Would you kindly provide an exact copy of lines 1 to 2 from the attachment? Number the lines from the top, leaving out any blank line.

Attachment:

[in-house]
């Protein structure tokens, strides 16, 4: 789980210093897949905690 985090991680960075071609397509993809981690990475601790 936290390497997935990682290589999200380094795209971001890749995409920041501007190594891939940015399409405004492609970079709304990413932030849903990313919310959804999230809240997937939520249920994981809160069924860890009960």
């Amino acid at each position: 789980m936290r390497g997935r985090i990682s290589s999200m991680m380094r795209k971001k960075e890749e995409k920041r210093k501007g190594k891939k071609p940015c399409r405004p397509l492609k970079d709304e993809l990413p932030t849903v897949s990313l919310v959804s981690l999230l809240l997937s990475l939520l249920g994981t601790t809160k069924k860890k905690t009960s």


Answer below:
[in-house]
């Protein structure tokens, strides 16, 4: 789980210093897949905690 985090991680960075071609397509993809981690990475601790 936290390497997935990682290589999200380094795209971001890749995409920041501007190594891939940015399409405004492609970079709304990413932030849903990313919310959804999230809240997937939520249920994981809160069924860890009960």